WORLD.   Σωτήριος as an adjective is found only here in the New Testament,

in Wisdom of Solomon 1:14 and III Maccabees 7:18, and frequently in classical





Christ for Every Man (v. 11)


The gospel is universal. It knows nothing of race, or country, or clime. It is

the grace of the Father to every child, it reveals the nature of God Himself,

which is love.



apostle that it “has appeared unto all men.” Is this so? Are there not

multitudes ignorant of the gospel — multitudes who have never heard the

joyful sound? Unquestionably. But for all that, it has appeared for all men,

and this is the true meaning of the expression. Its invitation is to all!  Its

provisions are for all, and it rests with us to go into all the world and

preach a gospel which has room yet for the world at its banquet-table of

grace.  (Matthew 28;18-20)



everything. It brings salvation. Some will not accept it. Some will only use

it as a miraculous charm, without applying it to the conscience and the

character. What is it, then, to be saved? To be delivered from the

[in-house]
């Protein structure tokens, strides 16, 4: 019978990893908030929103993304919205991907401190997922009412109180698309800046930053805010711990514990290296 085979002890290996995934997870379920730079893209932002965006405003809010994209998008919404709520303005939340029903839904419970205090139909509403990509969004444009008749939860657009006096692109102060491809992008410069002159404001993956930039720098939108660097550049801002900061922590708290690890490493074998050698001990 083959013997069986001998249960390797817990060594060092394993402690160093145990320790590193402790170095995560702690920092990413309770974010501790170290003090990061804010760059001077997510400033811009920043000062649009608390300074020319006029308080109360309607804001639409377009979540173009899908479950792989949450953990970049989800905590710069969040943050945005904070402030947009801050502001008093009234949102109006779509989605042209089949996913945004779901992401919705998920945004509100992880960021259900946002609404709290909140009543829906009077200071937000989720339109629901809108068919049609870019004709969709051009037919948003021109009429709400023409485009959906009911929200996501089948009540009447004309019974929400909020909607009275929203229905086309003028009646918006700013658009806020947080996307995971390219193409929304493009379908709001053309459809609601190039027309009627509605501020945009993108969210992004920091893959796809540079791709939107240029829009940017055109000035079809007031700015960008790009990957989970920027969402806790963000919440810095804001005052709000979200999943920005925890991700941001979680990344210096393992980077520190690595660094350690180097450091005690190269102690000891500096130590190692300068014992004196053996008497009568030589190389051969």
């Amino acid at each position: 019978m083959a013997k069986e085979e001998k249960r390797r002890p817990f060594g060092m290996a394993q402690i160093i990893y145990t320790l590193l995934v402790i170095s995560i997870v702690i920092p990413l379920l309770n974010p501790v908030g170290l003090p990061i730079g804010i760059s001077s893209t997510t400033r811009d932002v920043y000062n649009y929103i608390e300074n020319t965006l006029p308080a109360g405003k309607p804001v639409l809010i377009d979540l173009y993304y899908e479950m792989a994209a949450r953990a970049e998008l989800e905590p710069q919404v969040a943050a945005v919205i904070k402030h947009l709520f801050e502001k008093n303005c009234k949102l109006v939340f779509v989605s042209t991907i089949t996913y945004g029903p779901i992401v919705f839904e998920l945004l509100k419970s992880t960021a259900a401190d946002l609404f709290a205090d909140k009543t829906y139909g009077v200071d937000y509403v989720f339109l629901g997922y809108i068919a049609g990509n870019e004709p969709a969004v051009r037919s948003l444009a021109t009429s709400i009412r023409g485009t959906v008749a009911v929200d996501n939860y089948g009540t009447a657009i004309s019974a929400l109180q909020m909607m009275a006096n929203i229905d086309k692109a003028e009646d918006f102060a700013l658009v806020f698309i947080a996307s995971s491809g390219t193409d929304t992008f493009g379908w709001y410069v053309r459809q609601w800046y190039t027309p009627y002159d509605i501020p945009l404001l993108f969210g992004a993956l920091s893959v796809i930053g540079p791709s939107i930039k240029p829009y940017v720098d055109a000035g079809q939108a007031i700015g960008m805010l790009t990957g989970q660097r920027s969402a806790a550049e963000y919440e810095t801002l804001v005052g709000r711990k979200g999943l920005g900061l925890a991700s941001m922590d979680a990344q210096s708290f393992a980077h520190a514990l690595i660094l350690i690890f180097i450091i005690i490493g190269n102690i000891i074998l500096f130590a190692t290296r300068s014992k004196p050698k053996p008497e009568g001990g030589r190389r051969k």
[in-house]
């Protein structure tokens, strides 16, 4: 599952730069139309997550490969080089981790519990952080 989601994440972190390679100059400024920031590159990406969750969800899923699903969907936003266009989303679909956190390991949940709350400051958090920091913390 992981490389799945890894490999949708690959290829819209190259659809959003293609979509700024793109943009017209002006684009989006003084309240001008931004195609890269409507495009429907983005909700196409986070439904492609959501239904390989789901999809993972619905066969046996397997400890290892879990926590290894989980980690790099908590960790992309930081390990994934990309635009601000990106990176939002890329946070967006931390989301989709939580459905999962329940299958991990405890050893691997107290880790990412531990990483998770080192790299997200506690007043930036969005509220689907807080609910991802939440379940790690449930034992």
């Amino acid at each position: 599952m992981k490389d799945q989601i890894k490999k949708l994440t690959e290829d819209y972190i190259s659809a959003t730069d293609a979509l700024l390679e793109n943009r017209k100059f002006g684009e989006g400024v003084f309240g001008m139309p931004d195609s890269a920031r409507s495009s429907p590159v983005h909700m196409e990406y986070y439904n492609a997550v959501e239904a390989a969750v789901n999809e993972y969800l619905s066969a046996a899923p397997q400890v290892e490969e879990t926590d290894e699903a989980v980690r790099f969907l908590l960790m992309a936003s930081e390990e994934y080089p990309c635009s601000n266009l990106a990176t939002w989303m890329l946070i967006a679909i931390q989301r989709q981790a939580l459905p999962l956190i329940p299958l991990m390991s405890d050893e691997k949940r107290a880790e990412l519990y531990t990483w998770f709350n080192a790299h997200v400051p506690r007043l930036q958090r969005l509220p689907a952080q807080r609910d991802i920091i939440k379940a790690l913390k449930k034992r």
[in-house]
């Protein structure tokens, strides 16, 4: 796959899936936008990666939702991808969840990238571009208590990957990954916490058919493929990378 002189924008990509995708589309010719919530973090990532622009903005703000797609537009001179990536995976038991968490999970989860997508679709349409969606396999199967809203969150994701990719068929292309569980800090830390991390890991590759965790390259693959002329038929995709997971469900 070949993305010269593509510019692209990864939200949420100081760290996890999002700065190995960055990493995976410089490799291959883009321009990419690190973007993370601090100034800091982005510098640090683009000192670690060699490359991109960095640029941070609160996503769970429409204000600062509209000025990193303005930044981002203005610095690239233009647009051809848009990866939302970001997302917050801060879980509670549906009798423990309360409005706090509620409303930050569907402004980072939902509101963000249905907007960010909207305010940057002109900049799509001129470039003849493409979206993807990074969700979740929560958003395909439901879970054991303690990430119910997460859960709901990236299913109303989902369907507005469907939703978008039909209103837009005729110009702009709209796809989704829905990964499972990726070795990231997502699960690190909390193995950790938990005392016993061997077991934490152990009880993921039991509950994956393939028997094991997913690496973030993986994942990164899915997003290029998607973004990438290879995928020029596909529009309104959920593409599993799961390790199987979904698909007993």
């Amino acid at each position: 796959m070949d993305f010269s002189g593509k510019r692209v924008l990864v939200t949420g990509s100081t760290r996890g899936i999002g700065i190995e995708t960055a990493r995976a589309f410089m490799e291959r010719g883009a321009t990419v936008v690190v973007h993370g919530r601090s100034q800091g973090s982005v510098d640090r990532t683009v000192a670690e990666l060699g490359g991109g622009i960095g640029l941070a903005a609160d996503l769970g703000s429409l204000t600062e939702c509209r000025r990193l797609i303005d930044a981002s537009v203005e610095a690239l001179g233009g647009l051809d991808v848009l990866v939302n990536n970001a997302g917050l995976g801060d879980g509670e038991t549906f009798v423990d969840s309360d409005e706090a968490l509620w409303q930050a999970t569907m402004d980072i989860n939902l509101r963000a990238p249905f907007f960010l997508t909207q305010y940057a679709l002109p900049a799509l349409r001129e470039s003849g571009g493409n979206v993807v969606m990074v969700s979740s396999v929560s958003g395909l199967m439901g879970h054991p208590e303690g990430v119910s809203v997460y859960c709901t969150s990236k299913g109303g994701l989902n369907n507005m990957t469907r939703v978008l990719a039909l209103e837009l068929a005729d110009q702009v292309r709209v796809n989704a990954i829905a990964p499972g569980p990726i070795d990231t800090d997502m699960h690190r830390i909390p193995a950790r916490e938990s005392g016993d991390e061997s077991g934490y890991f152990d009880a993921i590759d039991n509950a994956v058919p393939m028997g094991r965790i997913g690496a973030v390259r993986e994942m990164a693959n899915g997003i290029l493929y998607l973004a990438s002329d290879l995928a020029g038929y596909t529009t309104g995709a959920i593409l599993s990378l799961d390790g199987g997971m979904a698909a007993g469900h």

condemnation of the Law is not all.


Ø      We are to be saved from ourselves,

Ø      from every tyrannous yoke of habit,

Ø      every corrupting cancer of evil,

Ø      every relic of selfishness and sin;


and this is illustrated and explained in the succeeding verses. So that





I recommend How to Be Saved - # 5 – this web site.


I also recommend a close scrutiny of the following invitation!

CY - 2013





12 “Teaching us that, denying ungodliness and worldly lusts, we should

live soberly, righteously, and godly, in this present world; 13 “Looking for

that blessed hope, and the glorious appearing of the great God and our

Savior Jesus Christ;  Looking for (προσδεχόμενοιprosdechomenoi

looking for; anticipating); the word commonly applied to waiting for the

kingdom of God (Mark 15:43; Luke 2:25, 38; 12:36; 23:51; Jude 1:21). The

blessed hope. The hope here means the thing hoped for, as in Acts 24:14 (where

both the subjective hope and the thing hoped for are included); Galatians 5:5;

Colossians 1:5 (compare too Romans 8:24-25). Here the hope is called emphatically

“the blessed hope,” the hope of Christ’s second coming in glory, that hope which

is the joy and life, the strength and comfort, of every Christian soul. This is the

only place in the New Testament where μακάριοςmakarios – blessed -

is applied to an object which does not itself enjoy the blessing, but is a source